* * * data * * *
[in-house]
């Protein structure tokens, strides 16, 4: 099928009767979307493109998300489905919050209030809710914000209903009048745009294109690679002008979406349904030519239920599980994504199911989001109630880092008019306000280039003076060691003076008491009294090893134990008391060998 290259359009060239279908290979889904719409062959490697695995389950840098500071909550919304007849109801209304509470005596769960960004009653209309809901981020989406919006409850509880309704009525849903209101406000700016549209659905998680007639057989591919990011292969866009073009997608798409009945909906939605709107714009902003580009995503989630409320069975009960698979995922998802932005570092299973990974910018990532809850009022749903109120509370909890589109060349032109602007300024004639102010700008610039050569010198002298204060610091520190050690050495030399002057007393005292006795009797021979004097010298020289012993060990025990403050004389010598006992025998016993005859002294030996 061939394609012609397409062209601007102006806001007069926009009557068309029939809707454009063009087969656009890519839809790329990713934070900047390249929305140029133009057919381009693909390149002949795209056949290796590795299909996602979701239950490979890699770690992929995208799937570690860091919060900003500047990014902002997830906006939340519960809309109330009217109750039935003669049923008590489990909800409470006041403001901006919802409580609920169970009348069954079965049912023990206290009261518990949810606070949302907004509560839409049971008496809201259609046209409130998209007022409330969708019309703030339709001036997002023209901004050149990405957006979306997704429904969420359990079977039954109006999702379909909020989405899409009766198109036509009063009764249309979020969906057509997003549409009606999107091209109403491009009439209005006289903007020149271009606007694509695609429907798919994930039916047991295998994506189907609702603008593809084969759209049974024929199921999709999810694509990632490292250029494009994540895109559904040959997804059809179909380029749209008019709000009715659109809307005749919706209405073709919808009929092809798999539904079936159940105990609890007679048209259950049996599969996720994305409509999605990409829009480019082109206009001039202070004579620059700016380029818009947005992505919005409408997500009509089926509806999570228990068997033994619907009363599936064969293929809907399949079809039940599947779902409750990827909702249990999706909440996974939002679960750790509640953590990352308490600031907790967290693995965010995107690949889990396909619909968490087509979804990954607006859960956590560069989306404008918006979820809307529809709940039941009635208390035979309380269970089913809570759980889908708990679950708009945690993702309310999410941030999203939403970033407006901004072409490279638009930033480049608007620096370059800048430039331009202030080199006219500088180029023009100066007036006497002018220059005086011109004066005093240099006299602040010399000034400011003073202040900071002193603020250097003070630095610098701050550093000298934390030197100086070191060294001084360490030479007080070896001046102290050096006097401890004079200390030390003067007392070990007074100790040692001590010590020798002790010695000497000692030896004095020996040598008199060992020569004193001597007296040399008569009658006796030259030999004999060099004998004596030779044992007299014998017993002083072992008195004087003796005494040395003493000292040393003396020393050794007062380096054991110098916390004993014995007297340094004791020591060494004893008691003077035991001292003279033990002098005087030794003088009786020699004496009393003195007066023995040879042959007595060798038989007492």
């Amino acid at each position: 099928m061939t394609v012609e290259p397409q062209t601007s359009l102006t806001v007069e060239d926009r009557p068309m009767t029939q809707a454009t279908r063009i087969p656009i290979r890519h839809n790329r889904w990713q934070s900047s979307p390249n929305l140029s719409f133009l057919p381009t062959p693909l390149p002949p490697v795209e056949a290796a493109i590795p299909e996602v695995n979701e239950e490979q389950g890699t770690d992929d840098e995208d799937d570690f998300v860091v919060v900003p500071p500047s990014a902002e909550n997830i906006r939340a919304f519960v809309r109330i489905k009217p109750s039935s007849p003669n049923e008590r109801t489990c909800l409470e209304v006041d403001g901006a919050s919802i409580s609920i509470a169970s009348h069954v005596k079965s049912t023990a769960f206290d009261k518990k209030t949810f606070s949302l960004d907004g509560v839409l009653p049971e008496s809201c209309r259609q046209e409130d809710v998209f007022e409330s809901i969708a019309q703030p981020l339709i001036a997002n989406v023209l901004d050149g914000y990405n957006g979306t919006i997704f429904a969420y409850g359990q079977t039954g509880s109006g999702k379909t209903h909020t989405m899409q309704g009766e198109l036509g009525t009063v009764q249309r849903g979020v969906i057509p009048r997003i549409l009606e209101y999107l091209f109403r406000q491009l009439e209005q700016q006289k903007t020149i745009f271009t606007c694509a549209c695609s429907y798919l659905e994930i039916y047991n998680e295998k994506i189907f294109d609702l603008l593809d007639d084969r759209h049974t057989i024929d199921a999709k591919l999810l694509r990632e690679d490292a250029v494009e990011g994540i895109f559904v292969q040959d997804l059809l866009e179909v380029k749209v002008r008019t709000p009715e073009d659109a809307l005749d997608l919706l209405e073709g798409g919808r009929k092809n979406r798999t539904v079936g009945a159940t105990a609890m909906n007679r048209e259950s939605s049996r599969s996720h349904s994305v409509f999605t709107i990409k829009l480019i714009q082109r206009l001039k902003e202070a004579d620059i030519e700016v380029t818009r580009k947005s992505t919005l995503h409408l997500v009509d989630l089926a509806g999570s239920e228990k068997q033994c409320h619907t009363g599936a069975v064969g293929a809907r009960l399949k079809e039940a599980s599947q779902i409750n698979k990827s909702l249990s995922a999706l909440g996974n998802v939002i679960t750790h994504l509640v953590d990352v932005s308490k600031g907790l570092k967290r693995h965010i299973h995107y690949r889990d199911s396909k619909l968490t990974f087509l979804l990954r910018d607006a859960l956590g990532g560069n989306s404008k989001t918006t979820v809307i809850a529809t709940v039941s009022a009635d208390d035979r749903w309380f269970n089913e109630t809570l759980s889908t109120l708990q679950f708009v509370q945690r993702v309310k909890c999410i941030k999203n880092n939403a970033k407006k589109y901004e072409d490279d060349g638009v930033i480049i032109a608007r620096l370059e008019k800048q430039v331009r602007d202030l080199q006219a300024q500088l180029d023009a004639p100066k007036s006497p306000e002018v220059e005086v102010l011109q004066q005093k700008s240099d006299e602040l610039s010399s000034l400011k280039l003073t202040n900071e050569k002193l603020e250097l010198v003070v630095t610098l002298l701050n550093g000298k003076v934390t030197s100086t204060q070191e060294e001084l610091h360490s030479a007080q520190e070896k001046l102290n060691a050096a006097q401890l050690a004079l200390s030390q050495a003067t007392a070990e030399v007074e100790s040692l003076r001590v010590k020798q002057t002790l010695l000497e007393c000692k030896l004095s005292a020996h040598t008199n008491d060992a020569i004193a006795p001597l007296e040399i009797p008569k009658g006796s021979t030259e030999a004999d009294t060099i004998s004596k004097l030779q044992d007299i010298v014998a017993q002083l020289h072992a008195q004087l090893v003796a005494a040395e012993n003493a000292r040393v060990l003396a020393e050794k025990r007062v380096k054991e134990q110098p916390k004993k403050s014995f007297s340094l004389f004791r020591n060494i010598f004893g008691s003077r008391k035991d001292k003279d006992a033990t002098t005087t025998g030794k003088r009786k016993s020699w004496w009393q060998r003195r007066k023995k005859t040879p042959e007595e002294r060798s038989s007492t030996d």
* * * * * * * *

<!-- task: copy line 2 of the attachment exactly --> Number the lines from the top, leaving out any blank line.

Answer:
């Protein structure tokens, strides 16, 4: 099928009767979307493109998300489905919050209030809710914000209903009048745009294109690679002008979406349904030519239920599980994504199911989001109630880092008019306000280039003076060691003076008491009294090893134990008391060998 290259359009060239279908290979889904719409062959490697695995389950840098500071909550919304007849109801209304509470005596769960960004009653209309809901981020989406919006409850509880309704009525849903209101406000700016549209659905998680007639057989591919990011292969866009073009997608798409009945909906939605709107714009902003580009995503989630409320069975009960698979995922998802932005570092299973990974910018990532809850009022749903109120509370909890589109060349032109602007300024004639102010700008610039050569010198002298204060610091520190050690050495030399002057007393005292006795009797021979004097010298020289012993060990025990403050004389010598006992025998016993005859002294030996 061939394609012609397409062209601007102006806001007069926009009557068309029939809707454009063009087969656009890519839809790329990713934070900047390249929305140029133009057919381009693909390149002949795209056949290796590795299909996602979701239950490979890699770690992929995208799937570690860091919060900003500047990014902002997830906006939340519960809309109330009217109750039935003669049923008590489990909800409470006041403001901006919802409580609920169970009348069954079965049912023990206290009261518990949810606070949302907004509560839409049971008496809201259609046209409130998209007022409330969708019309703030339709001036997002023209901004050149990405957006979306997704429904969420359990079977039954109006999702379909909020989405899409009766198109036509009063009764249309979020969906057509997003549409009606999107091209109403491009009439209005006289903007020149271009606007694509695609429907798919994930039916047991295998994506189907609702603008593809084969759209049974024929199921999709999810694509990632490292250029494009994540895109559904040959997804059809179909380029749209008019709000009715659109809307005749919706209405073709919808009929092809798999539904079936159940105990609890007679048209259950049996599969996720994305409509999605990409829009480019082109206009001039202070004579620059700016380029818009947005992505919005409408997500009509089926509806999570228990068997033994619907009363599936064969293929809907399949079809039940599947779902409750990827909702249990999706909440996974939002679960750790509640953590990352308490600031907790967290693995965010995107690949889990396909619909968490087509979804990954607006859960956590560069989306404008918006979820809307529809709940039941009635208390035979309380269970089913809570759980889908708990679950708009945690993702309310999410941030999203939403970033407006901004072409490279638009930033480049608007620096370059800048430039331009202030080199006219500088180029023009100066007036006497002018220059005086011109004066005093240099006299602040010399000034400011003073202040900071002193603020250097003070630095610098701050550093000298934390030197100086070191060294001084360490030479007080070896001046102290050096006097401890004079200390030390003067007392070990007074100790040692001590010590020798002790010695000497000692030896004095020996040598008199060992020569004193001597007296040399008569009658006796030259030999004999060099004998004596030779044992007299014998017993002083072992008195004087003796005494040395003493000292040393003396020393050794007062380096054991110098916390004993014995007297340094004791020591060494004893008691003077035991001292003279033990002098005087030794003088009786020699004496009393003195007066023995040879042959007595060798038989007492």